A study conducted at Victoria Underground Station has shown that the energy generated by the footsteps of commuters could power 6,500 light bulbs for a day.
The novel energy reclamation scheme could see the station carpeted in a layer of pressure pads.
These would reclaim the energy from the footsteps and use it to power the station itself.
"When harvesting power from footsteps we use a flooring system that incorporates a matrix of hydraulic compression cushions," said The Foundry, the company behind the technology.
"The energy harvested from every footstep pushes fluid through a micro-turbine, generating power that is stored in a super-capacitor. This electricity is then used locally."
The technology has already been successfully piloted in the Midlands where it was used on a bridge to absorb energy from trains passing overhead to power flood warning devices.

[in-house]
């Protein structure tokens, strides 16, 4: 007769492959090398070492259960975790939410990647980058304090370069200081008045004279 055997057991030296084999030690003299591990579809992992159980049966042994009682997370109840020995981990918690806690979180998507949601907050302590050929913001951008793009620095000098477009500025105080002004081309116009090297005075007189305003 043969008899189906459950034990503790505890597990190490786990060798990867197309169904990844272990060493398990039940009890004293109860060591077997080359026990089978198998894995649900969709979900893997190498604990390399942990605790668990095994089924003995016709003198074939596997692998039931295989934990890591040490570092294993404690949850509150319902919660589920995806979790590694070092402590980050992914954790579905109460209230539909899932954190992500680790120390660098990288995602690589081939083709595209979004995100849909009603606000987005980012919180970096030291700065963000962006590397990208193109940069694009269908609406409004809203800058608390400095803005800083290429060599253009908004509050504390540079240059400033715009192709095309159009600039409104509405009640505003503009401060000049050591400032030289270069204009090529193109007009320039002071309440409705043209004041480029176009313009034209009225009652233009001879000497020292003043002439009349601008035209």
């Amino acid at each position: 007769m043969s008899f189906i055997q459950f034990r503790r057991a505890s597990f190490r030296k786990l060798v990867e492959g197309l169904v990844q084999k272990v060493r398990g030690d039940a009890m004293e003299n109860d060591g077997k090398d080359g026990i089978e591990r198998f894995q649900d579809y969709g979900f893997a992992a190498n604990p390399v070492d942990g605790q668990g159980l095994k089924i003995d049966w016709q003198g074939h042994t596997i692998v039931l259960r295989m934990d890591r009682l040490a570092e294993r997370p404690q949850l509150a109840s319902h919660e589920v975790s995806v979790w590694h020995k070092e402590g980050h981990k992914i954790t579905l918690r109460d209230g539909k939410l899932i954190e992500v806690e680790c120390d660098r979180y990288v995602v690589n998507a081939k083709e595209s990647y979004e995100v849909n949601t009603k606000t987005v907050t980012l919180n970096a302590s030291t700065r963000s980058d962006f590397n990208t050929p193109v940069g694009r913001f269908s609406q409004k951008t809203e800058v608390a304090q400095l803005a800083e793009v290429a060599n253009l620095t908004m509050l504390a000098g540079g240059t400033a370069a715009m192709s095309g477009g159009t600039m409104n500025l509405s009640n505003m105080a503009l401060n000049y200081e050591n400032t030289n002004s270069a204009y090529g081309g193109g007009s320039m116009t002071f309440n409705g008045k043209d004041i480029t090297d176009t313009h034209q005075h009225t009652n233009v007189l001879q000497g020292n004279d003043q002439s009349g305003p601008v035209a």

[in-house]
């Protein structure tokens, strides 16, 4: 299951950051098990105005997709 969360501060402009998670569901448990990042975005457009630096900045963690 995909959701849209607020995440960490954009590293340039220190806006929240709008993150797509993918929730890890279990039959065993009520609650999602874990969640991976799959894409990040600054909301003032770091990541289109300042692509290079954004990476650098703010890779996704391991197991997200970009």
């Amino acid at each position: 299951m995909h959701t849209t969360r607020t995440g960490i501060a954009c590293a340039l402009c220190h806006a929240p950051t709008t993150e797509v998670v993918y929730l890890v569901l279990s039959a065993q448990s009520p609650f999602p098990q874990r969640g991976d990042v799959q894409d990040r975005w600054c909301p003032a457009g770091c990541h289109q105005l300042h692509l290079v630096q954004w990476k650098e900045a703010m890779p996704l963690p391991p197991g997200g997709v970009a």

The system was originally developed by the US military, which is trying to develop boots for soldiers that could be used to power electronic systems like head-up displays and battle computers.
Google will keep its eyes on users in other ways
Tesco wrangling with FCA over size of fine
Equinox's Dave Millett explores how phone, mobile and broadband could be affected by a no-deal Brexit
Dust storm on Titan only the third Solar System body where such storms have been observed